Kathryn Henne and Madeleine Pape
Most research on global sports policy either negates or underappreciate perspectives from the Global South. This article incorporates Southern Theory to examine how Northern worldviews profoundly shape gender-specific sports policy. It highlights two dilemmas that emerge, using illustrative case studies. First, it considers questions of gender and regulation, as evidenced in the gender verification regimes of track-and-field. Then, it addresses the limits of gender and empowerment in relation to sport for development and peace initiatives’ engagement with the diverse experiences and perspectives in non-Western contexts, considering them in relation to programming for women in Pacific Island countries. The article concludes with a reflection on possible contributions of Southern theory to sport sociological scholarship.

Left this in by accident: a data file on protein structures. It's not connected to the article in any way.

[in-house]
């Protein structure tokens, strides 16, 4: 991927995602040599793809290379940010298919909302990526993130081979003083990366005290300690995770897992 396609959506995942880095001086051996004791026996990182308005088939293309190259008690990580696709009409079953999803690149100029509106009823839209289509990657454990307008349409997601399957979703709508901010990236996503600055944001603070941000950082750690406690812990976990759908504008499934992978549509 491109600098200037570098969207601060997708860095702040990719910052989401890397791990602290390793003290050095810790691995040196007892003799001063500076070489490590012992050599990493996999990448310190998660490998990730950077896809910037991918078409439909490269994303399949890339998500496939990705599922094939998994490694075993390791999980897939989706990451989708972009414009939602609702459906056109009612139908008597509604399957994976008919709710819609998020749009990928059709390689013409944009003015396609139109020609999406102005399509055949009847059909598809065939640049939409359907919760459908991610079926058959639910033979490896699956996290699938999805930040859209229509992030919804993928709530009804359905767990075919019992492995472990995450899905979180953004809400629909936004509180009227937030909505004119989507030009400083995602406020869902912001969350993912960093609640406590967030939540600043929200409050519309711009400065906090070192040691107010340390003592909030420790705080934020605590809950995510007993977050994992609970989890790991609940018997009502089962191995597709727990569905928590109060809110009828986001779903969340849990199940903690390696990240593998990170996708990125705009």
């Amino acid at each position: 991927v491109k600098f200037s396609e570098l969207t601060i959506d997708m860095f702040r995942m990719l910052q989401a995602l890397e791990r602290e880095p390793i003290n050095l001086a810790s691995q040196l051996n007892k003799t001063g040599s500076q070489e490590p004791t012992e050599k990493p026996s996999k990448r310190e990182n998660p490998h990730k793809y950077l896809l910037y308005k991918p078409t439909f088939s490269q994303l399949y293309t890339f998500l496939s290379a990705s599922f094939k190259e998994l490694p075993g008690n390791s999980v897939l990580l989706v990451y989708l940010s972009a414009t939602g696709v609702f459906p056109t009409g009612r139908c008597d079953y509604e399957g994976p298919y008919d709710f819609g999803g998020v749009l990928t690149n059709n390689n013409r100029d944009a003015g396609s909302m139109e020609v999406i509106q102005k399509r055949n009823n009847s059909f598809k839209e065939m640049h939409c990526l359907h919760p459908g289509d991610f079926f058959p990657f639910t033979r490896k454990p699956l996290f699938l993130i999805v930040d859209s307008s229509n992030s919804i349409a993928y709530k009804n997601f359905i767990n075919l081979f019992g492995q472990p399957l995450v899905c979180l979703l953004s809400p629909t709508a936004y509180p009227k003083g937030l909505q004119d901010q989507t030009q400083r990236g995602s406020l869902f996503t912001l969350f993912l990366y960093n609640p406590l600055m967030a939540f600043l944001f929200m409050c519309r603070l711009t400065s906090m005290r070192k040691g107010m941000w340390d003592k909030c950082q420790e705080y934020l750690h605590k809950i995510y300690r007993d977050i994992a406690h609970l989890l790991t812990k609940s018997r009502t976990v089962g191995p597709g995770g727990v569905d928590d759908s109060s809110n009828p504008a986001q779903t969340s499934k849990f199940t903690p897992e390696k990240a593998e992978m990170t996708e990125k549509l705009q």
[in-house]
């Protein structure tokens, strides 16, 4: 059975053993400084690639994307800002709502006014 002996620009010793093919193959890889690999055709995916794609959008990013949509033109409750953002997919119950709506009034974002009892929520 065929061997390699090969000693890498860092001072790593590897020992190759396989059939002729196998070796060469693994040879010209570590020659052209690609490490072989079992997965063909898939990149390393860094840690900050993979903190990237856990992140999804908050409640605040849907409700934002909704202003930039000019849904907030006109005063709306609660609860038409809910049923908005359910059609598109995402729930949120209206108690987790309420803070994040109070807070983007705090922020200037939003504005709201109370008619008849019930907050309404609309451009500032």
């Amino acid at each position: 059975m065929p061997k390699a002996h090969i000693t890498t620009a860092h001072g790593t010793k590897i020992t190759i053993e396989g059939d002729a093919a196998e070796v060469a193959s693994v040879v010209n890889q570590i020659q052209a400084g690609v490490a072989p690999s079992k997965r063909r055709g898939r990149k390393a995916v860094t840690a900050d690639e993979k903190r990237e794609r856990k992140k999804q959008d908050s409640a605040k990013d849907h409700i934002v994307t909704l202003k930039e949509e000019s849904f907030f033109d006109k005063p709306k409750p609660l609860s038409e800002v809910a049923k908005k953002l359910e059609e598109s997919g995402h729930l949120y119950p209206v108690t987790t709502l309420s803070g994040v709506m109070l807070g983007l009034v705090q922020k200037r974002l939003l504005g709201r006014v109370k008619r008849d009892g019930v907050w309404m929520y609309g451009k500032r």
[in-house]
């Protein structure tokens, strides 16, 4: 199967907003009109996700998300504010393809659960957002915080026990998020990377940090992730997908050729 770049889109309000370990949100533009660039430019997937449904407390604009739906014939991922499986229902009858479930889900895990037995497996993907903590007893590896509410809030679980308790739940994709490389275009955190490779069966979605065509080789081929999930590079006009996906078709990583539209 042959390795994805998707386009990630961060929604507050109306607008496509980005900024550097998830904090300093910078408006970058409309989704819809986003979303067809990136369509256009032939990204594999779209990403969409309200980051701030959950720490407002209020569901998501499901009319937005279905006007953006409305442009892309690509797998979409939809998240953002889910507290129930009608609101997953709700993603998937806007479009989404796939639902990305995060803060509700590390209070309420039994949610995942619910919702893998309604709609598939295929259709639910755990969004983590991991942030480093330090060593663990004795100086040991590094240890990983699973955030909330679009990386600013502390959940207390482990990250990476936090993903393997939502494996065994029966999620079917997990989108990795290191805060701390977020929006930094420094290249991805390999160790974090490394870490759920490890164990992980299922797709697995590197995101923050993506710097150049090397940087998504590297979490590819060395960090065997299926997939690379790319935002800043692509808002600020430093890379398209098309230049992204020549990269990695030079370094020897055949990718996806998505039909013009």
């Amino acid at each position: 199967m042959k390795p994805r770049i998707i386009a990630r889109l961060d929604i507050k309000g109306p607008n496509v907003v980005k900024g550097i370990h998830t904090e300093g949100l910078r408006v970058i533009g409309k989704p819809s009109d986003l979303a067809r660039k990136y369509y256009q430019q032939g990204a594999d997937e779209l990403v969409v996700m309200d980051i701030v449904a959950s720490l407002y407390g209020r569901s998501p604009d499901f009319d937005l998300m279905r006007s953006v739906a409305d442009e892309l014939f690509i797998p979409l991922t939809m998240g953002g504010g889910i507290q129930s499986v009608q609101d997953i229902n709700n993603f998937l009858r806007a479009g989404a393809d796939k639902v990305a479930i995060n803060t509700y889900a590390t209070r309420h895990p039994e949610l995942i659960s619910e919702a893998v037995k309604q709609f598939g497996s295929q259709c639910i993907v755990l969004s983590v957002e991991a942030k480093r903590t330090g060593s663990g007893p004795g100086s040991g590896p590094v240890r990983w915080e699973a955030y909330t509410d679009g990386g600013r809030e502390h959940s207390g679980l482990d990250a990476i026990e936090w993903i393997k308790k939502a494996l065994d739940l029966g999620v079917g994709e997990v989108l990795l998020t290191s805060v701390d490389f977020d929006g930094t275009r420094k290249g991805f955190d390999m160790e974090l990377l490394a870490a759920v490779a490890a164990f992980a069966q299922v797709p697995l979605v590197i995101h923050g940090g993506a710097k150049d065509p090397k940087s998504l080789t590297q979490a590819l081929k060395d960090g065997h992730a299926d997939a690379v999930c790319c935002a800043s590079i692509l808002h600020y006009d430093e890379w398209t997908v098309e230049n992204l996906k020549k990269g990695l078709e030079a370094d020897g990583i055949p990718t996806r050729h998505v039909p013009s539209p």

Madeleine Pape and Fiona McLachlan
A growing body of research suggests that economic crises tend to exacerbate existing gender inequalities, particularly in the realms of paid work and political representation. Translating this to the case of sport, how and why might the impacts of the Coronavirus pandemic be felt unevenly by professional female athletes and women leaders? In this essay, the authors reflect on the classic feminist critique of the gendered construction of dependence and consider how its application in the context of sport might aid scholars in making sense of (a) the persistence of gendered precarity and inequality in sport, (b) the prospect of their exacerbation under conditions of a pandemic, and (c) how the current crisis might enable sport to move toward a model of interdependence in which its vastly unequal structures are changed for the better.